Bahn & Vertut, 1988, Images of the Ice Age, Facts on File.
Dowson Thomas 1986, Dots and Dashes : Cracking the entoptic code in Bushman Rock Paintings, South African Archaeological Society Goodwin Series 6, p84-89.
Gamble, Clive. 1991, “The Social context for European Palaeolithic Art”, in Proceedings of the Prehistoric Society (PPS) 57,1, p3-16.
Harland, R.1987, Superstructuralism, Routledge.
Leroi-Gourhan, 1982, The Dawn of European Art, Cambridge.
Lewis-Williams,David & Thomas Dowson,1989, Images of Power, SBP, .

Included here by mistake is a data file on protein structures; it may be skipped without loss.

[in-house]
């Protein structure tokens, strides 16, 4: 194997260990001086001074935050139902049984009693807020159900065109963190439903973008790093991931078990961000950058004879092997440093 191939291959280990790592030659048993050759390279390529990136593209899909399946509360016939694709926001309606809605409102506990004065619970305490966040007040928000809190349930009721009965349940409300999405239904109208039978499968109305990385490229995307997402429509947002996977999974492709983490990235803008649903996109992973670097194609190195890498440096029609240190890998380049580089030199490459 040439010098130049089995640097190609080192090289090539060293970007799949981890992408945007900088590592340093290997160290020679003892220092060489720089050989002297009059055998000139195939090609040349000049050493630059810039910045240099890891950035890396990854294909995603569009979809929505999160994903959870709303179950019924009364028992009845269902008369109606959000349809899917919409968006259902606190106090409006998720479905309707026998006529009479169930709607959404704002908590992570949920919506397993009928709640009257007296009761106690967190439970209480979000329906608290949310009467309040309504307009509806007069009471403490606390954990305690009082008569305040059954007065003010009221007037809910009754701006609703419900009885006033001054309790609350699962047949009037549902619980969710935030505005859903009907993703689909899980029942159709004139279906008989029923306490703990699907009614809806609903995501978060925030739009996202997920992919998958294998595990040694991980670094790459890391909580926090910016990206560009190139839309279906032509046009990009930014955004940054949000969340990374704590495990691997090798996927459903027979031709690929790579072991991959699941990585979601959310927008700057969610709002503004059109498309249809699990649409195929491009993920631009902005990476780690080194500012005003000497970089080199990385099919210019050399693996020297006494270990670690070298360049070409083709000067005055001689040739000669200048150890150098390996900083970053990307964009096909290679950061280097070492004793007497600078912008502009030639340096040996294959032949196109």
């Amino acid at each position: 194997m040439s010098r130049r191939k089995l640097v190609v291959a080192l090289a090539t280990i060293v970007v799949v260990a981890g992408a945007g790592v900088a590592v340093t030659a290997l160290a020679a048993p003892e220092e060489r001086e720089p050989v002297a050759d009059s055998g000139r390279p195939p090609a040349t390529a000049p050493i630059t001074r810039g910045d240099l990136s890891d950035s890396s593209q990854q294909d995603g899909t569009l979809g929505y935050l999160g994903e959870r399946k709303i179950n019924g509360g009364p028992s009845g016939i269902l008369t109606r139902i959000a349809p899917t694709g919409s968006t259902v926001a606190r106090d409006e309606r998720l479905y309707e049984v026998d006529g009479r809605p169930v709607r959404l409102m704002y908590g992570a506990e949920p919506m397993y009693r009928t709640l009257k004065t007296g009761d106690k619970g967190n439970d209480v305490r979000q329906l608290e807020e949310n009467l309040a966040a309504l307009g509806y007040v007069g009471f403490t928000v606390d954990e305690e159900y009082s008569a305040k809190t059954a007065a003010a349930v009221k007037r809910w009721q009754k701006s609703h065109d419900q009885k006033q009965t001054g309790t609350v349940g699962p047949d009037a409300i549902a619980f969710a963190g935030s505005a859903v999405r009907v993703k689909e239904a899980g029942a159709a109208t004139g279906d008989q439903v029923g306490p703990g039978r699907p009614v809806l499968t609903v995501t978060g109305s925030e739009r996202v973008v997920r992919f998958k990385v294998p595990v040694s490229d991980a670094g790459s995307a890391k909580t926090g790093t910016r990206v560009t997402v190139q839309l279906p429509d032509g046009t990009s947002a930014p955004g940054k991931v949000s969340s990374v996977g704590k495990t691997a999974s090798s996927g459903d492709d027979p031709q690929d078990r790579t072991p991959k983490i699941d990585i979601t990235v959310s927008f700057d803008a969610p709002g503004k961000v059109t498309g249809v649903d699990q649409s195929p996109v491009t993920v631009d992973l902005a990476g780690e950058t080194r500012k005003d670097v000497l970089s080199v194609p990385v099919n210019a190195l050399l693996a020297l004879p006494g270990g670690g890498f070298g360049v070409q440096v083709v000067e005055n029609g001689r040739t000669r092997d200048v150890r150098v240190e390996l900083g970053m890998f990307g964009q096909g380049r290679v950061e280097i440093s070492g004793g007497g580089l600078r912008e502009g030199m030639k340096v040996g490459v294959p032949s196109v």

Mayberry-Lewis, 1991, Millenium, Viking(Penguin)
Marshak, A 1991, “Style and aspect of the female Image”, PPS 57,1.
Mithen, Steve, 1988, “Looking and Learning: Upper Palaeolithic Art and Information gathering”, in World Archaeology 19,3.
Mithen, Steve, 1992, From domain specific to generalised intelligence: a cognitive interpretation of the Middle/Upper Palaeolithic transition” in The Ancient Mind, Renfrew and Zubrow (eds.), Cambridge.
Sieveking Ann,, 1991, “Palaeolithic Art and Archaeology: the mobiliary evidence”, PPS 57,1, p33-50.
Tilley, C,1992, Material Culture and Text: The Art of Ambiguity, Cambridge.